Massacre of Aleppo (1850)
|Location||Aleppo, Ottoman Syria|
|Date||17 October - 5 November 1850|
|Mass murder, looting, bombardment|
|Deaths||20-70 from riots
5,000 from bombardment
Aleppo Massacre (Arabic: قومة حلب, Qawmat Ḥalab) was a massacre committed by Muslim rioters against the Christian neighbourhoods of Aleppo on 17–18 October 1850. The massacre resulted in tens of deaths including the Syriac Catholic Patriarch Peter VII Jarweh.
As the Ottoman Empire weakened in the 19th century, restrictions on Christians were eased under the auspice of European powers. Uniate Armenians and Melkites were officially recognised as Millets in 1831 and 1848 respectively. 1839 reforms allowed Christians to build new Churches which was previously prohibited. The newly formed municipal advisory council provided the Christian with an opportunity to make their voices heard.
Trade with Europe boomed and merchants who were mostly Christians and Jews prospered from it. On the other hand, poor Muslim population of the city were badly hit by inflation resulted from foreign merchandise which flooded the market. There was also discontent among them at the ease of restrictions on Christians which they perceived to their traditional superiority and Muslims sought to halt building of new Churches without much success. Aleppo had also a strong Janissary faction which was also dissatisfied with the government since its disbandment in 1826.
When the Greek Catholic patriarch Maximos III Mazloum was carried in a procession through the city with much sumptuous, Muslims saw this as a sign of nigh Christian domination of the city. celebratory fire during the festivities gave rise to rumours that Christians were arming thmenselves.
Following the first Ottoman census of Aleppo's male population, rumours spread that the authorities intended to conscript adult males. On 17 October 1850, a crowd marched to the governor's office in protest and demanded that no conscription takes, the tax on Muslims be abolished and public processions by Christians prohibited. The governor feared for his life and fled to the Ottoman barrack outside the city walls. Frustrated, the mob turned their anger at the prosperous Catholic quarter of Al-Jdayde. Newly built Churches and homes were looted and burned and around 20 Christians killed. Many Christians found refuge among Muslims in the commercial district.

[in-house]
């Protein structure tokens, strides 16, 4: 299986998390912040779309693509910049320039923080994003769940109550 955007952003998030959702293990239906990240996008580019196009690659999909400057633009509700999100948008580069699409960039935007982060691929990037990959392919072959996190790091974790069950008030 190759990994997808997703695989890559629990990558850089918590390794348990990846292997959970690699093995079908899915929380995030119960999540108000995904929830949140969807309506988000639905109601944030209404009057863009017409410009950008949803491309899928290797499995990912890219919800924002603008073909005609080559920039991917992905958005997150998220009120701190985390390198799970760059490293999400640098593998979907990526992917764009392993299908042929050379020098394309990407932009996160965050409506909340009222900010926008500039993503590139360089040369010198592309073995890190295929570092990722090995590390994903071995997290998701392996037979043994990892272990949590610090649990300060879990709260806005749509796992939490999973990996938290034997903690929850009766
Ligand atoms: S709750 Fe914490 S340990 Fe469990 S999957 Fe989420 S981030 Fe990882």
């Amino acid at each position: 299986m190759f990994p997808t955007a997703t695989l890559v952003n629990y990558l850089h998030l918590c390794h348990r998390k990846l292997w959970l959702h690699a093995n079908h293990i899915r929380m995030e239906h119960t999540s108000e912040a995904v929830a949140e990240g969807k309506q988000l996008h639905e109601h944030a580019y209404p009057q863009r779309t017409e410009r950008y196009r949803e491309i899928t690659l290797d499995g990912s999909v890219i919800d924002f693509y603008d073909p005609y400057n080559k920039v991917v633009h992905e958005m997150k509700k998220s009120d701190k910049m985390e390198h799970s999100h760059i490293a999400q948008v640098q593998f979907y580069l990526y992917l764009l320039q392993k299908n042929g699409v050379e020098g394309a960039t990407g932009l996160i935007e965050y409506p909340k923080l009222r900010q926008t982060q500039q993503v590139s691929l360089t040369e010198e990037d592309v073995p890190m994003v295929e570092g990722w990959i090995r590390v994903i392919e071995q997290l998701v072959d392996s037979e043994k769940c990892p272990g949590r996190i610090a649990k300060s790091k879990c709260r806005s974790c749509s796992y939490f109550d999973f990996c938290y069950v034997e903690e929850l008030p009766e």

Further violence was averted when the leader of the janissary faction promised to deliver the mob's demands to the governor. A dozen more Christians were killed the following days. However, loss of life was kept relatively low due to prompt intervention from European powers and local Muslim notables.
Aleppo was calm within a week, absence of a governor led the mob to create a government headed by a local Janissary leader. The rebellion ended when Ottomans used British artillery to bombard the city destroying several quarters and killing more than 5,000.
The damage to Christian property and morale was high. Ottoman records show that 688 homes 36 shops were damaged. 6 churches including the Greek Catholic patriarchate and its library were also partially destroyed. The events lead hundreds of Christians to emigrate mainly to Beirut and Izmir. The patriarch of the Syriac Catholic Church Peter VII Jarweh was fatally wounded and died a year later. His patriarchate was permanently moved from Aleppo to Mardin.
Around 600 were arrested and punished by drafting or exiling them. Little of the looted property was recovered.
- Eldem, Edhem; Goffman, Daniel; Masters, Bruce (11 November 1999). The Ottoman City between East and West: Aleppo, Izmir, and Istanbul. Cambridge University Press. ISBN 978-0-521-64304-7. Retrieved 15 October 2012.
- Commins, David Dean (2004). Historical Dictionary of Syria. Scarecrow Press. ISBN 978-0-8108-4934-1. Retrieved 15 October 2012.
- Roberson, Ronald (1999). The Eastern Christian Churches: a brief survey. Orientalia Christiana. ISBN 978-88-7210-321-0. Retrieved 16 October 2012.